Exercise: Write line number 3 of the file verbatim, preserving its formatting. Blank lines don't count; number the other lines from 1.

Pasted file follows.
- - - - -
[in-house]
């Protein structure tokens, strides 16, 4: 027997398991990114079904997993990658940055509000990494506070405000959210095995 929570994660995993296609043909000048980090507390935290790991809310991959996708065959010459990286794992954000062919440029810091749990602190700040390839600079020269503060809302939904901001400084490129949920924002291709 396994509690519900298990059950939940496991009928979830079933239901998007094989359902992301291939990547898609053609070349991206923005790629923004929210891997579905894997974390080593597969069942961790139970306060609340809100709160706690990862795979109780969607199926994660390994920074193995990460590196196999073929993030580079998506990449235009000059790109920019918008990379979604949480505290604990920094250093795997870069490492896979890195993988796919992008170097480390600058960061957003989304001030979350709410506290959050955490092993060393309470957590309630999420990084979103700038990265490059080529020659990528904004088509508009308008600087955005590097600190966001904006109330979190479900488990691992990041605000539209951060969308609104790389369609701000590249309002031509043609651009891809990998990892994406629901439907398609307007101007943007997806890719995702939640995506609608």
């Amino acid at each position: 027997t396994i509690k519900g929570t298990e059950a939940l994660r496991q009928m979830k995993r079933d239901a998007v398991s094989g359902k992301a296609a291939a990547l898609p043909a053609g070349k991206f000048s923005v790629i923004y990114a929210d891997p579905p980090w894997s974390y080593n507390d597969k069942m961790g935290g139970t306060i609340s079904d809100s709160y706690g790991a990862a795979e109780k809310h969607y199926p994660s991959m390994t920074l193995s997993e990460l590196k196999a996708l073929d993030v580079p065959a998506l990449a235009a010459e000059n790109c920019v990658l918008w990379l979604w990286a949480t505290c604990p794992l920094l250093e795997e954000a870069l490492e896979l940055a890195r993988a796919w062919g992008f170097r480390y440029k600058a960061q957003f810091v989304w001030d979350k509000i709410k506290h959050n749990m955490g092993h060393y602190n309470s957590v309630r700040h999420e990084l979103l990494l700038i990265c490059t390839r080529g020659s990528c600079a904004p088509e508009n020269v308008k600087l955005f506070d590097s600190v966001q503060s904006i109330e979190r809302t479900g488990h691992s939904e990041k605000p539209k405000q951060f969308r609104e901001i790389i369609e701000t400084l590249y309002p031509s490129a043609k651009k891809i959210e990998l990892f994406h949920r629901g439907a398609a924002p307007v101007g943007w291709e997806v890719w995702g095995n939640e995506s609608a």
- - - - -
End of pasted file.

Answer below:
């Amino acid at each position: 027997t396994i509690k519900g929570t298990e059950a939940l994660r496991q009928m979830k995993r079933d239901a998007v398991s094989g359902k992301a296609a291939a990547l898609p043909a053609g070349k991206f000048s923005v790629i923004y990114a929210d891997p579905p980090w894997s974390y080593n507390d597969k069942m961790g935290g139970t306060i609340s079904d809100s709160y706690g790991a990862a795979e109780k809310h969607y199926p994660s991959m390994t920074l193995s997993e990460l590196k196999a996708l073929d993030v580079p065959a998506l990449a235009a010459e000059n790109c920019v990658l918008w990379l979604w990286a949480t505290c604990p794992l920094l250093e795997e954000a870069l490492e896979l940055a890195r993988a796919w062919g992008f170097r480390y440029k600058a960061q957003f810091v989304w001030d979350k509000i709410k506290h959050n749990m955490g092993h060393y602190n309470s957590v309630r700040h999420e990084l979103l990494l700038i990265c490059t390839r080529g020659s990528c600079a904004p088509e508009n020269v308008k600087l955005f506070d590097s600190v966001q503060s904006i109330e979190r809302t479900g488990h691992s939904e990041k605000p539209k405000q951060f969308r609104e901001i790389i369609e701000t400084l590249y309002p031509s490129a043609k651009k891809i959210e990998l990892f994406h949920r629901g439907a398609a924002p307007v101007g943007w291709e997806v890719w995702g095995n939640e995506s609608a």